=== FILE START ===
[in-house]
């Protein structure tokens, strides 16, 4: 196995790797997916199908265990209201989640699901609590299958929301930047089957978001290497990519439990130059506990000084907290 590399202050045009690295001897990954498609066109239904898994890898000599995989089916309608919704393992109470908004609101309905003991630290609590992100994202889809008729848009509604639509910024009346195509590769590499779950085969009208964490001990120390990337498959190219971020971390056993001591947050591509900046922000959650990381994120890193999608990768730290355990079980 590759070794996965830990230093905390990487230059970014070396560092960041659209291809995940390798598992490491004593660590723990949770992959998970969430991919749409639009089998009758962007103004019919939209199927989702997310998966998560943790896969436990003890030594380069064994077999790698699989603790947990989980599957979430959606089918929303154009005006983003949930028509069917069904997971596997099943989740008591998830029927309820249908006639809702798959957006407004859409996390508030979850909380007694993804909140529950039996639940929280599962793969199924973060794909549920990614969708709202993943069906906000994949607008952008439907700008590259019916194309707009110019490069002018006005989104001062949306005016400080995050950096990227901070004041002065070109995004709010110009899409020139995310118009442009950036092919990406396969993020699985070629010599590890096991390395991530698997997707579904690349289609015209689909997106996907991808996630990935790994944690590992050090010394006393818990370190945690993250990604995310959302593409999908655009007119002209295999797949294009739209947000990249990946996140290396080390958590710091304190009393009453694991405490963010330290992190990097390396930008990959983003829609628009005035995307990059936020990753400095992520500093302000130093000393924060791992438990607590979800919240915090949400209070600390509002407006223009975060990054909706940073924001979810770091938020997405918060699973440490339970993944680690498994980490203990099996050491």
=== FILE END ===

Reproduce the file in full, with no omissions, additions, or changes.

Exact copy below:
[in-house]
């Protein structure tokens, strides 16, 4: 196995790797997916199908265990209201989640699901609590299958929301930047089957978001290497990519439990130059506990000084907290 590399202050045009690295001897990954498609066109239904898994890898000599995989089916309608919704393992109470908004609101309905003991630290609590992100994202889809008729848009509604639509910024009346195509590769590499779950085969009208964490001990120390990337498959190219971020971390056993001591947050591509900046922000959650990381994120890193999608990768730290355990079980 590759070794996965830990230093905390990487230059970014070396560092960041659209291809995940390798598992490491004593660590723990949770992959998970969430991919749409639009089998009758962007103004019919939209199927989702997310998966998560943790896969436990003890030594380069064994077999790698699989603790947990989980599957979430959606089918929303154009005006983003949930028509069917069904997971596997099943989740008591998830029927309820249908006639809702798959957006407004859409996390508030979850909380007694993804909140529950039996639940929280599962793969199924973060794909549920990614969708709202993943069906906000994949607008952008439907700008590259019916194309707009110019490069002018006005989104001062949306005016400080995050950096990227901070004041002065070109995004709010110009899409020139995310118009442009950036092919990406396969993020699985070629010599590890096991390395991530698997997707579904690349289609015209689909997106996907991808996630990935790994944690590992050090010394006393818990370190945690993250990604995310959302593409999908655009007119002209295999797949294009739209947000990249990946996140290396080390958590710091304190009393009453694991405490963010330290992190990097390396930008990959983003829609628009005035995307990059936020990753400095992520500093302000130093000393924060791992438990607590979800919240915090949400209070600390509002407006223009975060990054909706940073924001979810770091938020997405918060699973440490339970993944680690498994980490203990099996050491």